• Preconception of employment
    • Type of teaching
    • Type of assessment
    • Learning styles
    • Student motivation
    • Knowledge of the type of employment
    • Nature and quality of graduates
    • Long term impact of graduation
    Perceptions on Graduateness
  • 20. … Research strategy (Questionnaires)
    • The question categories are provided shown in the figure below showing their location of the graduation journey:
    Cat A: Student Personal Details Cat B: Course Orientation Cat E; Previous achievements Cat F: Preconception about the course Cat K: Student motivation Employer Student Lecturer Process of education Graduation stage: Achievement?? What is a “graduate?” Cat G: Preconception of Employment Cat L: Knowledge of the type of employment Cat C: HE Institution Cat D: Year and stage of study Cat H: Type of teaching Cat I: Type of assessment Cat J: Learning styles Cat M: Nature and quality of graduates Cat N: Long term effort graduation Perceptions on Graduateness
  • 21. … Research strategy (Interviews)
    • The interviews were used to investigate the emerging issues emerging from the questionnaires.
    • The interview questions in this research were based on three issues that emerged from this research. These issues or themes were concerned with a mismatch in the:
      • understanding of student learning styles;
      • skills and attributes of graduates;
      • the impact of graduation on graduates.
    Perceptions on Graduateness
  • 22. Results (Questionnaires)
    • Two of three of the key findings show a mismatch between the perceptions of students, lecturers and employers about learning styles and skills and attributes, as shown in the figure below:
    Perceptions on Graduateness
  • 23. Results (Questionnaires)
    • Firstly, the results of the questionnaire show differences in the perceptions of the use and development of learning styles by students. The results show that students generally use one particular learning style and are often not willing to try others.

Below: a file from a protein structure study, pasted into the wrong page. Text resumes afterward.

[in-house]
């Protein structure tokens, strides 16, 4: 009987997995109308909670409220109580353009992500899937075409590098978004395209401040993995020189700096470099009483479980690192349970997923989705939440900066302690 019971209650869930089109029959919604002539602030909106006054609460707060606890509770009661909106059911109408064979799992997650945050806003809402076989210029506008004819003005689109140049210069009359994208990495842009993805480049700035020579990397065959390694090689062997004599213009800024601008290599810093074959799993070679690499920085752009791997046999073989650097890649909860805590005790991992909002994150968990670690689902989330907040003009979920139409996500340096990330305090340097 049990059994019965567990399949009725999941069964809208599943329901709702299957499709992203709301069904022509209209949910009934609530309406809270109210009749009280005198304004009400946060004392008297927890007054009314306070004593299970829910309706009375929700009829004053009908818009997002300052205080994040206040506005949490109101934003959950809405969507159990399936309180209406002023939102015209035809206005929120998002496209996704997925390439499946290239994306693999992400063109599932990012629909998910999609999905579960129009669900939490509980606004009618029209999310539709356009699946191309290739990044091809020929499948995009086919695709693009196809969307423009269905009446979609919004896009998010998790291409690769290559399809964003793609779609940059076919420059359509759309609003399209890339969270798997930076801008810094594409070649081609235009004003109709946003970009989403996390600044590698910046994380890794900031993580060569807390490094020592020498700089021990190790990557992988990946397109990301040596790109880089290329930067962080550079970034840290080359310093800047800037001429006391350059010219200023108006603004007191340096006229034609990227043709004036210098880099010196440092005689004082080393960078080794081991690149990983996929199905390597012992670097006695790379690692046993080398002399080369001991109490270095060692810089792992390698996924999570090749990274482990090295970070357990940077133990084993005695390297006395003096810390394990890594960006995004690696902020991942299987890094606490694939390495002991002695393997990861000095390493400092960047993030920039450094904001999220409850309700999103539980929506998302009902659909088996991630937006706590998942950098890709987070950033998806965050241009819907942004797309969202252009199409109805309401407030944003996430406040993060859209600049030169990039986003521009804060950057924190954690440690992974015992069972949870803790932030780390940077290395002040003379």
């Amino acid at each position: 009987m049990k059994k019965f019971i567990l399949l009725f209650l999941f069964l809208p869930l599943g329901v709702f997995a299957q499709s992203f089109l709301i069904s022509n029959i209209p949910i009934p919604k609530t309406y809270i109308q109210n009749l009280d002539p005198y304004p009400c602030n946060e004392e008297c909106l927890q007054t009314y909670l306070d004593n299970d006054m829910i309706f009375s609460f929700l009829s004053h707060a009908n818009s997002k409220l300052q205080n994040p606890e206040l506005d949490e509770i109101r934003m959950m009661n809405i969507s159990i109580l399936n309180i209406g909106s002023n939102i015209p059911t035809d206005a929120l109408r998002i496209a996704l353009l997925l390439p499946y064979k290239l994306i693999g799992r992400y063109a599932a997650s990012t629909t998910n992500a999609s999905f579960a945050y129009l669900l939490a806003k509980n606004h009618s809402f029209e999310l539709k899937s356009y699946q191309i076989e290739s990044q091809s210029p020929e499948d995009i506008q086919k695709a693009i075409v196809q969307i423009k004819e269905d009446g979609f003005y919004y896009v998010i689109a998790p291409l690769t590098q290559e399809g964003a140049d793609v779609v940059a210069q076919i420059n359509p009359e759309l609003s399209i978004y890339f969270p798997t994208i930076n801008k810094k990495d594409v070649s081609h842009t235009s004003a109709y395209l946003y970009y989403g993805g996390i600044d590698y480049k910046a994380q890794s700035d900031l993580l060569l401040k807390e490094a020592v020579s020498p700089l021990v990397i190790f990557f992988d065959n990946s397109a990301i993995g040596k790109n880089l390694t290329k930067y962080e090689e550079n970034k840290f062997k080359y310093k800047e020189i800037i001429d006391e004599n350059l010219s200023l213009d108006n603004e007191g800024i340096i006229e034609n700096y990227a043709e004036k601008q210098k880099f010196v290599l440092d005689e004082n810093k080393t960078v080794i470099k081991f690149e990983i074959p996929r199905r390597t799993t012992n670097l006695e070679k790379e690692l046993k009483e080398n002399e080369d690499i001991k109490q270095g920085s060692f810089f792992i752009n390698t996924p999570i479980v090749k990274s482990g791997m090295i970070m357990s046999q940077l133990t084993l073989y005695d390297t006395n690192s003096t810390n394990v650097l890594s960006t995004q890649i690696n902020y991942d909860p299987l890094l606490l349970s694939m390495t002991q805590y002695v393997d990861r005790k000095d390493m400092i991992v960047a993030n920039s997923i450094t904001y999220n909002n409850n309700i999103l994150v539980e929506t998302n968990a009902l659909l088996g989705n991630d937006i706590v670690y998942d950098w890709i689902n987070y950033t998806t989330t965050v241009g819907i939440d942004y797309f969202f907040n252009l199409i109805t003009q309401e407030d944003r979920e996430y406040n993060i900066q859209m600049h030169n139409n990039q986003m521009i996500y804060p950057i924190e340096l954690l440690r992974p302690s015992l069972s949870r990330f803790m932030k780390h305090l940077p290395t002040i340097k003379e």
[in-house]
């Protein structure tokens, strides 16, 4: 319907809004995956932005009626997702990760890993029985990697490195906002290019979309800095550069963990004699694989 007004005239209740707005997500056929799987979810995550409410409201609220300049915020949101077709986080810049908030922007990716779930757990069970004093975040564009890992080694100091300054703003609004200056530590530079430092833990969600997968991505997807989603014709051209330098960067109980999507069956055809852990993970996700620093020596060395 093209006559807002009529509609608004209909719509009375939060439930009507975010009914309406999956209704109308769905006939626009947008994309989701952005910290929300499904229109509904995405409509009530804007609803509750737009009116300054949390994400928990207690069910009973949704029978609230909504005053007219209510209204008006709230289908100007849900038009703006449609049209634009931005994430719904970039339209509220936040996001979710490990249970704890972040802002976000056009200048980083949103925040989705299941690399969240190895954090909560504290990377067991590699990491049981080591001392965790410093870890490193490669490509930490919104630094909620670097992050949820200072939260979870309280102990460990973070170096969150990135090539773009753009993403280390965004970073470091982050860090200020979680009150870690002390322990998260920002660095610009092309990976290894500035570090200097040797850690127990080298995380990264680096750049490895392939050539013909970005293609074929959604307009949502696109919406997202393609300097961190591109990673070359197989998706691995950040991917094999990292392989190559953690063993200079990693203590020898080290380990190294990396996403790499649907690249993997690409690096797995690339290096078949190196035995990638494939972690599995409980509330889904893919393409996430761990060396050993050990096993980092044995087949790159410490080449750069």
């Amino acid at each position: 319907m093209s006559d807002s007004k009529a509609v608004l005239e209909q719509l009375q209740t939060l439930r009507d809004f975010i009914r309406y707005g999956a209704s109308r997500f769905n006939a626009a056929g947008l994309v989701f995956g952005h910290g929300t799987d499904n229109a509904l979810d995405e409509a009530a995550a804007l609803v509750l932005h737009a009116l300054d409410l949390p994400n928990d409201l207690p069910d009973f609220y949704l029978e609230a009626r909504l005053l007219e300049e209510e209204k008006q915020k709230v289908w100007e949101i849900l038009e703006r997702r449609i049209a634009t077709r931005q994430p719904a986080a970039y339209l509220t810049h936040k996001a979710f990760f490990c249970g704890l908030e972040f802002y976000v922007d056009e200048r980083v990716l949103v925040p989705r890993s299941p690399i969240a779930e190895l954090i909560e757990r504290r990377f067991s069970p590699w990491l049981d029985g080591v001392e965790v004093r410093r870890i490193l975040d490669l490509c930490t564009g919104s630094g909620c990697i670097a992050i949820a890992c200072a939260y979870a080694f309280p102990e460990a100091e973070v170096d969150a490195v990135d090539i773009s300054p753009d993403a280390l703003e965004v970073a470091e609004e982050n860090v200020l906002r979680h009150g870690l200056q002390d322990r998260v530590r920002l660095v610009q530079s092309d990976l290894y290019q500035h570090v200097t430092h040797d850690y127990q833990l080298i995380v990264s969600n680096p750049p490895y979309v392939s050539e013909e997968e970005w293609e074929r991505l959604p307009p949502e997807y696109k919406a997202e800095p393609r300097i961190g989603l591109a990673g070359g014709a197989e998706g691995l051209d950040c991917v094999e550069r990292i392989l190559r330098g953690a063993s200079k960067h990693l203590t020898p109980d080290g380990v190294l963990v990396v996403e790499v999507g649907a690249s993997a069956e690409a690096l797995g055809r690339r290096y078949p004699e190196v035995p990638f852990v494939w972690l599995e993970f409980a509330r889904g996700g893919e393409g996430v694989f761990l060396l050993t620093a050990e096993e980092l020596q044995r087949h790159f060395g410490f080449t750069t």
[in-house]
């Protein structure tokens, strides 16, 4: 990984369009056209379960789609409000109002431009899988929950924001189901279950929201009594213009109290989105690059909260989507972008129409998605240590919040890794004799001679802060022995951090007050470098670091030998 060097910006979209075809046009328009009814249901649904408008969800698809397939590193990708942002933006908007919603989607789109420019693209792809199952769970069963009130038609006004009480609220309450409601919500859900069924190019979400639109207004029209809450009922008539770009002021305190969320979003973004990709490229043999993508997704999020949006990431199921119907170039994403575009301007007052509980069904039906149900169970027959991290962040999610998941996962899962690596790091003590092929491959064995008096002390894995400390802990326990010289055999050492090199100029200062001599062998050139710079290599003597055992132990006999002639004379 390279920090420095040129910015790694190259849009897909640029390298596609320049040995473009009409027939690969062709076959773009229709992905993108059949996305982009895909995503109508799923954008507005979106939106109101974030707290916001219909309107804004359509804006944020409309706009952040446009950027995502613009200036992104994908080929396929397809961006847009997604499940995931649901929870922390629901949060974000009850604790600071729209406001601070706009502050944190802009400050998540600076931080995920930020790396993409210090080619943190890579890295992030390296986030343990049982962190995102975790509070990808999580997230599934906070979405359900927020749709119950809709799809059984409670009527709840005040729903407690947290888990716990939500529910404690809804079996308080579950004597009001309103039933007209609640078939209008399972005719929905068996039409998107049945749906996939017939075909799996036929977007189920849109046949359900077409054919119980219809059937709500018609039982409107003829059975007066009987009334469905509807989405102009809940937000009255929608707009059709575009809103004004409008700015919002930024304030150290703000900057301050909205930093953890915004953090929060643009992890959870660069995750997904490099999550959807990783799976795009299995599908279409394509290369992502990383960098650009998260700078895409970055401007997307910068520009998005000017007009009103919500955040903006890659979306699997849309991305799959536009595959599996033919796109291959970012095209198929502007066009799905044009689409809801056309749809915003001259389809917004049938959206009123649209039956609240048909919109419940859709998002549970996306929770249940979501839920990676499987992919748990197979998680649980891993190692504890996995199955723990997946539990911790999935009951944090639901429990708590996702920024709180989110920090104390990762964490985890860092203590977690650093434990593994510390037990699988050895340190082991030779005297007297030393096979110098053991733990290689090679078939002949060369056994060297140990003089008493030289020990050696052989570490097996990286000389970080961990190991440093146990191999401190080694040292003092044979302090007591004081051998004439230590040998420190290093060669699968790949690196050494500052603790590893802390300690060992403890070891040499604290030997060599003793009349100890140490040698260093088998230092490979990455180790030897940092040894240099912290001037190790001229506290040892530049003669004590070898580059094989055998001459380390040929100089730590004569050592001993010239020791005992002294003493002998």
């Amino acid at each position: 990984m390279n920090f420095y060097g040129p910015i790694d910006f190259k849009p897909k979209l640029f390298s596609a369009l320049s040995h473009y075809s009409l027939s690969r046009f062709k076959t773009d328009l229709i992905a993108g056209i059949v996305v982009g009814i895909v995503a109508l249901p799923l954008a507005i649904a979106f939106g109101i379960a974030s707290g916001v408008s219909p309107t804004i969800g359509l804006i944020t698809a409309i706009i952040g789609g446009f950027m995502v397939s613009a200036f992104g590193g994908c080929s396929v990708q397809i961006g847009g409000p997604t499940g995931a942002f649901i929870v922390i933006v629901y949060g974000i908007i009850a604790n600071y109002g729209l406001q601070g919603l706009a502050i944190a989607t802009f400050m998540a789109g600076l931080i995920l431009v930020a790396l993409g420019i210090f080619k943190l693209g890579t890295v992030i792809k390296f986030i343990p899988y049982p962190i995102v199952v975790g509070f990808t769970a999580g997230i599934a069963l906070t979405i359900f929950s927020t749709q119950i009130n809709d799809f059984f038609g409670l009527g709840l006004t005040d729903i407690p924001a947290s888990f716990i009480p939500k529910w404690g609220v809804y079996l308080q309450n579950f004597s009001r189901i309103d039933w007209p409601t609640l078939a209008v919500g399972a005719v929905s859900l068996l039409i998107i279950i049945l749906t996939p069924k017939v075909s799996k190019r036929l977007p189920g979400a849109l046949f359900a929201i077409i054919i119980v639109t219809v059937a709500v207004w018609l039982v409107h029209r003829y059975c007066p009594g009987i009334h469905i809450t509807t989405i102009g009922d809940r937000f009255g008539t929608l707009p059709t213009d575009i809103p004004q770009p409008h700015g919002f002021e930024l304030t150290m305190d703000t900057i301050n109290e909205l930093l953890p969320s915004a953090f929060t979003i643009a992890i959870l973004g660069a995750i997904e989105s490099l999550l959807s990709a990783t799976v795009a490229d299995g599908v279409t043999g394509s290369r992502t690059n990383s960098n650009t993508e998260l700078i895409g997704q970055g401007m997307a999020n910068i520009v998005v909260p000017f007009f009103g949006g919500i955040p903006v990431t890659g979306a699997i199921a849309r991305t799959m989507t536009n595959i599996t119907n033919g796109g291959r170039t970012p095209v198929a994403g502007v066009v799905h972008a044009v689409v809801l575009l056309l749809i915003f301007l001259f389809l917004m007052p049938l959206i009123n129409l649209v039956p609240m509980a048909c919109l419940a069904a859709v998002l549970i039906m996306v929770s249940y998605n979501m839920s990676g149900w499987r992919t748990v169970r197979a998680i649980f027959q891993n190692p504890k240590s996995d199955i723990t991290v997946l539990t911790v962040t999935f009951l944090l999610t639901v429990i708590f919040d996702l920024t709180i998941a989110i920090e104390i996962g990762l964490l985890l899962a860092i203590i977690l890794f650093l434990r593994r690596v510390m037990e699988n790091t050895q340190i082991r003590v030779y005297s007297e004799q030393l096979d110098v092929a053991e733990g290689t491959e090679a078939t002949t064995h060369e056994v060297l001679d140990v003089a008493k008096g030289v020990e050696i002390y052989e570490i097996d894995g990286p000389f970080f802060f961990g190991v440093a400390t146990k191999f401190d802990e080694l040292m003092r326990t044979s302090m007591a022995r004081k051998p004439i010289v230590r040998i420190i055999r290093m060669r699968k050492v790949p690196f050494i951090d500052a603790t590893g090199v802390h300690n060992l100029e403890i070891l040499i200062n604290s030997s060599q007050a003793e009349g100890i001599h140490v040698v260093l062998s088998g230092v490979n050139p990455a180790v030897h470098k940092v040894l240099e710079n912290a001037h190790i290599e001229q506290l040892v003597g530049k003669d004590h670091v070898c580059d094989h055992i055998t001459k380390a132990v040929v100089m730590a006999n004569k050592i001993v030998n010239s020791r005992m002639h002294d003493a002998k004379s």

• However, students and lecturers agreed that change in learning styles is a slow process and that adoption of new styles can often be threatening for the student, as s/he may not feel confident enough to try new styles for learning.
    Perceptions on Graduateness
  • 24. Results (Questionnaires)
    • Secondly, the questionnaire survey revealed an inconsistency in the perceived understanding of skills and attributes by the three groups of stakeholders.
    • However, most student respondents believed that they did not need as many skills and attributes - subject specific or general.
    • The employers saw the importance of general skills and attributes, those that students could use to become confident and to continue learning after graduation.
    • Lecturers placed considerable importance on students acquiring as many skills and attributes as possible. The fact that many students did not fully appreciate the need to acquire the full set of skills and attributes is a concern as it could impact their graduateness.
    Perceptions on Graduateness
  • 25. Results (Interviews)
    • Interview-based investigations show that:
    • Many students tended to use one predominant learning style and were hesitant in trying different ones.
    • there was a lack of understanding, awareness and motivation of students to change and they often found their existing learning styles more comforting.
    • Students lacked the time and resources to undertake in-depth study that could help them to change.
    • Lecturers “thought” they were helping to change their learning styles or trying out new learning styles.
    Perceptions on Graduateness
  • 26. … Results (Interviews)
    • Students generally did not fully appreciate the number and quality of skills and attributes that they were supposed to develop during their study.
    • Students had a lack of understanding of skills and attributes they needed to develop. Another issue was that employers and students confirmed that business and IS students entered a diverse range of jobs, hence lecturers could not possibly be fully aware of what skills and attributes would help students the most.
    • On the other hand, lecturers and most employers believed that students needed a lot more skills and attributes to become competent graduates. Furthermore, employers placed more emphasis on the importance of general personal skills and attributes than the subject specific ones.
    Perceptions on Graduateness
  • 27. Summary
    • Graduateness is a complex issue but it can be looked at by looking at the background and previous achievements of students, the process of education and the final set of skills and attributes that graduates leave with.
    • This research looks at the above by asking students, lecturers and employers.
    • A number of mismatches were found between these three stakeholders, such as: learning styles needed and understanding of the skills and attributes needed.
    Perceptions on Graduateness